The historical quality score as you can see held up well. Our Ad relevance and landing page relevance for this SKAG remained Above average. And the overall quality score is still at 10/10. Do note this keyword is not a brand term, it’s a very generic term in the construction industry.
Third, the competitive performance of a Google Ads SKAG:
Here, the competitive data shows us that we are dominating this keyword for a long time. While it fluctuates year to year, we remain on top of Google Search pages. You can see that we have a really high Search Impression Share for 4-5 years, we are getting 98.15% impression share. And Search Top Impression Share is at 96.24%, basically 96.4% of the time we are about organic search results.
By the way, there is a good reason that the Search Absolute Top Impression Share is only between 68% and 78%. I will have a post about it at some point, there is a very good reason why it is very important that you are not on the Absolute Top!
Finally, the conversion performance of a Google Ads SKAG:
Finally, the conversion data. Our client says that they will make money if the cost of the lead is £80, for this particular keyword we are getting a lead at £7.66 per lead average for the past 4 years. Remember, I mentioned this is a construction keyword thus the leads they get are construction type leads which are really very high value clients.
What happens when you have a campaign full of SKAGs?
The screen shot below shows you a campaign that has 265 SKAGs with performance over 5 years.
One thing I want to mention here, is that, this campaign actually contains only exact keywords with proven conversions. And all of AdGroups are in SKAGs format. You can see in the span of 4-5 years, we’ve gotten over 62,000+ clicks at 9% click through rate. But what’s really important is the clicks are converting at 6.61% at a cost of £14.98 per lead for a construction company. And the company easily makes it worth their while if their cost per lead is £80.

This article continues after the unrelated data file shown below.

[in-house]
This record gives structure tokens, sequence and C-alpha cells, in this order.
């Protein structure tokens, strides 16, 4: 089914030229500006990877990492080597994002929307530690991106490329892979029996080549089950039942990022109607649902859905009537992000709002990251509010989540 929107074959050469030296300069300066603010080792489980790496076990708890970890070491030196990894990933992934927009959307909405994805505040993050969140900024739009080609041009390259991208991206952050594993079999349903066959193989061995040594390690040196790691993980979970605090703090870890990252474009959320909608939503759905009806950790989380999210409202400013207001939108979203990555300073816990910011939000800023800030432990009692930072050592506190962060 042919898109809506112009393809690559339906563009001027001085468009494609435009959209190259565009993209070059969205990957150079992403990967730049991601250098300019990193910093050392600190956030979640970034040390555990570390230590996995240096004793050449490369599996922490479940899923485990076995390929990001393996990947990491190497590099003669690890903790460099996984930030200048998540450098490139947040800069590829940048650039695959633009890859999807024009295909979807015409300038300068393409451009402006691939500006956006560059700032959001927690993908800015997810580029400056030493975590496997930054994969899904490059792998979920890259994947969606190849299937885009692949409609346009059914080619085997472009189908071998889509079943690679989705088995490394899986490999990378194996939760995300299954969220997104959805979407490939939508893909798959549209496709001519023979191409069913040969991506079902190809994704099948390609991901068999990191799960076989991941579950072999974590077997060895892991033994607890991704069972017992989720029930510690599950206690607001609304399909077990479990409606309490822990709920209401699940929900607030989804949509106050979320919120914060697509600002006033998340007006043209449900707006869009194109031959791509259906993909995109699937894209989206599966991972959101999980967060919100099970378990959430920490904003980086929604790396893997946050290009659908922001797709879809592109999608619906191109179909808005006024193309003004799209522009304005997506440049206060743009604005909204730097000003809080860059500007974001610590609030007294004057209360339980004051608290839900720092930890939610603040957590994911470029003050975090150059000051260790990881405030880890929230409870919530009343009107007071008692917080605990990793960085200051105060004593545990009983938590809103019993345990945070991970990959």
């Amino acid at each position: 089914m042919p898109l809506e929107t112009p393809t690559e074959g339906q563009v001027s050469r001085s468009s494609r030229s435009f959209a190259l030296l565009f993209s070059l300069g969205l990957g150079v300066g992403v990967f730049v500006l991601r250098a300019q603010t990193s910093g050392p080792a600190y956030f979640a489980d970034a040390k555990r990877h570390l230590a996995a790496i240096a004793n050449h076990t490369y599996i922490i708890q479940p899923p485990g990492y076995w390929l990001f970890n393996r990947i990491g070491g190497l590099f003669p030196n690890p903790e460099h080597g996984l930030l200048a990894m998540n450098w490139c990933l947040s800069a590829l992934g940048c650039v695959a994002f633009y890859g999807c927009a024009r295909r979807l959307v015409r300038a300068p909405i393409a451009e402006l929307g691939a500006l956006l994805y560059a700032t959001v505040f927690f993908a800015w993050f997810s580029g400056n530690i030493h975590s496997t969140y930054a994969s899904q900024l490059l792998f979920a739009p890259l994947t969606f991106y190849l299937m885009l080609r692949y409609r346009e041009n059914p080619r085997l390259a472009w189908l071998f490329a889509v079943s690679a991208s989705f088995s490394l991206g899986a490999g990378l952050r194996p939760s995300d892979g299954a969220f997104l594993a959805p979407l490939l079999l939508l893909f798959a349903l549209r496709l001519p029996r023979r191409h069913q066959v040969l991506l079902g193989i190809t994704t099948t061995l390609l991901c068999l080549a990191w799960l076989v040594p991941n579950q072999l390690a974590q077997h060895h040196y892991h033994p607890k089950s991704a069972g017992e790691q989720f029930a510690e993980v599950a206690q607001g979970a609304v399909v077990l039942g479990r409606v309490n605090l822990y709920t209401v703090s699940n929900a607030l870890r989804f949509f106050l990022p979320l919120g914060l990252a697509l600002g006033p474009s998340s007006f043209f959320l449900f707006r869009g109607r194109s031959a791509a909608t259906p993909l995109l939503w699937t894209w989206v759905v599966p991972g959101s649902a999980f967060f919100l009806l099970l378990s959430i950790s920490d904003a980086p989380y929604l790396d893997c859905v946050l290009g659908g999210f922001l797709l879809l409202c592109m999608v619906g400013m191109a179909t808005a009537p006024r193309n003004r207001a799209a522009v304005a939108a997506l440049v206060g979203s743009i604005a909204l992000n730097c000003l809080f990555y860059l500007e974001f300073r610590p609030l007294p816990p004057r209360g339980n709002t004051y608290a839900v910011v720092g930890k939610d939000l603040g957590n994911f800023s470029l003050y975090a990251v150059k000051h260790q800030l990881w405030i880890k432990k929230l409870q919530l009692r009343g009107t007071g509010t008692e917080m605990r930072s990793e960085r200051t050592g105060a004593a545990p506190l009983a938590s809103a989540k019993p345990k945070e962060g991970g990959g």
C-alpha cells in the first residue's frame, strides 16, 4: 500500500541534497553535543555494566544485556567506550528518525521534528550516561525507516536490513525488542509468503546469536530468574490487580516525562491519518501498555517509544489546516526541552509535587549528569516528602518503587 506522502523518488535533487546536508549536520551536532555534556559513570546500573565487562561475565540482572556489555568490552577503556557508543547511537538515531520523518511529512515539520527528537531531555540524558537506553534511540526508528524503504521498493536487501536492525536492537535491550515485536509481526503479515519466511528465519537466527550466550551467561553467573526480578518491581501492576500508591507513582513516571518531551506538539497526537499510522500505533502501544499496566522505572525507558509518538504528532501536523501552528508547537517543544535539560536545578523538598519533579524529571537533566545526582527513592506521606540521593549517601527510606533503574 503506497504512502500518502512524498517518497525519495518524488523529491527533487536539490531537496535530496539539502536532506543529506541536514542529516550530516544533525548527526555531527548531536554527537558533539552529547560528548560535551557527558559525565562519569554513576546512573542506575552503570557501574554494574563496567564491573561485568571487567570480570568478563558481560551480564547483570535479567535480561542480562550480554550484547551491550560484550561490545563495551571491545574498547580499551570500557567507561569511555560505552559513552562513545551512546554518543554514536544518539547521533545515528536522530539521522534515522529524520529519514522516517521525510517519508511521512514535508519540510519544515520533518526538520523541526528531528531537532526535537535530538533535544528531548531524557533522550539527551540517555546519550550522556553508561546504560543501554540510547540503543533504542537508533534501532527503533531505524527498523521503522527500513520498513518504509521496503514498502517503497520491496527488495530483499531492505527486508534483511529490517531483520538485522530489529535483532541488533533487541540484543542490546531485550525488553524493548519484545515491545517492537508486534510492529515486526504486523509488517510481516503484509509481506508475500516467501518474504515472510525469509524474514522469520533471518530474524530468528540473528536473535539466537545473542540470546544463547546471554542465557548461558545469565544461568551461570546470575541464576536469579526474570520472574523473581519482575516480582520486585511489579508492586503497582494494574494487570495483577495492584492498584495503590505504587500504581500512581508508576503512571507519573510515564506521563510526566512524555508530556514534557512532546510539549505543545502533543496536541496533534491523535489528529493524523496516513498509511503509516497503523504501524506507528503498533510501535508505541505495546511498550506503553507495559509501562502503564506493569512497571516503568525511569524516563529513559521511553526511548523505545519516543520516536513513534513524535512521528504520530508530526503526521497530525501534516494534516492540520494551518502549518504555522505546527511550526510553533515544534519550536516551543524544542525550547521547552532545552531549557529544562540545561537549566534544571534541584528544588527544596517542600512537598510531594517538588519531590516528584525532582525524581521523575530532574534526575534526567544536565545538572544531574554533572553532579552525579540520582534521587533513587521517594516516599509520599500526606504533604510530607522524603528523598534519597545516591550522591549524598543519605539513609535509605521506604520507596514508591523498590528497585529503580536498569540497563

I have build a full suite of automation to manage an account that utilizes SKAGs. I will talk about my strategy in future posts.
Future posts will include: how many campaigns should I create to control SKAGs, when do I move keywords between campaigns, how do you deal with low search volume keywords, how do you deal with negative keywords and all those nuggets are coming soon.
I still believe that SKAGs is still one the best approaches you can use to build up your campaign. However, I do find combining other strategies to further increase the performance of your account as a whole is important. Strategies like peel and stick, negative keyword sculpting and more. I will talk about these strategies at length in future posts, so please sign up in my news letter and I will make sure you get updated as I post more discoveries and findings.